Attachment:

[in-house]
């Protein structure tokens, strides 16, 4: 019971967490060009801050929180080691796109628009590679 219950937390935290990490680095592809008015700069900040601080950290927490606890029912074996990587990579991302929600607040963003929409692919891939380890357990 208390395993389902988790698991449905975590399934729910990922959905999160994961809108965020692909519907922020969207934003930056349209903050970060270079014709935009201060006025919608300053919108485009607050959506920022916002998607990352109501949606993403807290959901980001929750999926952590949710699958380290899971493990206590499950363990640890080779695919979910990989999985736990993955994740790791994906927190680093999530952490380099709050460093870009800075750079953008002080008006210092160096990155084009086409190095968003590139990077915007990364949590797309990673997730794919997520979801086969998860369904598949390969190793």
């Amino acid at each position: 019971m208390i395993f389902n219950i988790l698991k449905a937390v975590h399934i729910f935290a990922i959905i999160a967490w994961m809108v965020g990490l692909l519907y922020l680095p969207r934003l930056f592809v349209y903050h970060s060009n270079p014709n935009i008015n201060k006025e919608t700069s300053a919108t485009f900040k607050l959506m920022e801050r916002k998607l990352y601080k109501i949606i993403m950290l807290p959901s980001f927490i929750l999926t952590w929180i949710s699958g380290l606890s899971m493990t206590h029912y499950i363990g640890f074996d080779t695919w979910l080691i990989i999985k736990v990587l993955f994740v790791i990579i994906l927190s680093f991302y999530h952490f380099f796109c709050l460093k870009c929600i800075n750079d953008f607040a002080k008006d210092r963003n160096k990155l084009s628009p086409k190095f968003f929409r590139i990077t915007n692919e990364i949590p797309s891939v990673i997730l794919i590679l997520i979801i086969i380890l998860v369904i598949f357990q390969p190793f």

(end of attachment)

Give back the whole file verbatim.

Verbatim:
[in-house]
């Protein structure tokens, strides 16, 4: 019971967490060009801050929180080691796109628009590679 219950937390935290990490680095592809008015700069900040601080950290927490606890029912074996990587990579991302929600607040963003929409692919891939380890357990 208390395993389902988790698991449905975590399934729910990922959905999160994961809108965020692909519907922020969207934003930056349209903050970060270079014709935009201060006025919608300053919108485009607050959506920022916002998607990352109501949606993403807290959901980001929750999926952590949710699958380290899971493990206590499950363990640890080779695919979910990989999985736990993955994740790791994906927190680093999530952490380099709050460093870009800075750079953008002080008006210092160096990155084009086409190095968003590139990077915007990364949590797309990673997730794919997520979801086969998860369904598949390969190793």
């Amino acid at each position: 019971m208390i395993f389902n219950i988790l698991k449905a937390v975590h399934i729910f935290a990922i959905i999160a967490w994961m809108v965020g990490l692909l519907y922020l680095p969207r934003l930056f592809v349209y903050h970060s060009n270079p014709n935009i008015n201060k006025e919608t700069s300053a919108t485009f900040k607050l959506m920022e801050r916002k998607l990352y601080k109501i949606i993403m950290l807290p959901s980001f927490i929750l999926t952590w929180i949710s699958g380290l606890s899971m493990t206590h029912y499950i363990g640890f074996d080779t695919w979910l080691i990989i999985k736990v990587l993955f994740v790791i990579i994906l927190s680093f991302y999530h952490f380099f796109c709050l460093k870009c929600i800075n750079d953008f607040a002080k008006d210092r963003n160096k990155l084009s628009p086409k190095f968003f929409r590139i990077t915007n692919e990364i949590p797309s891939v990673i997730l794919i590679l997520i979801i086969i380890l998860v369904i598949f357990q390969p190793f």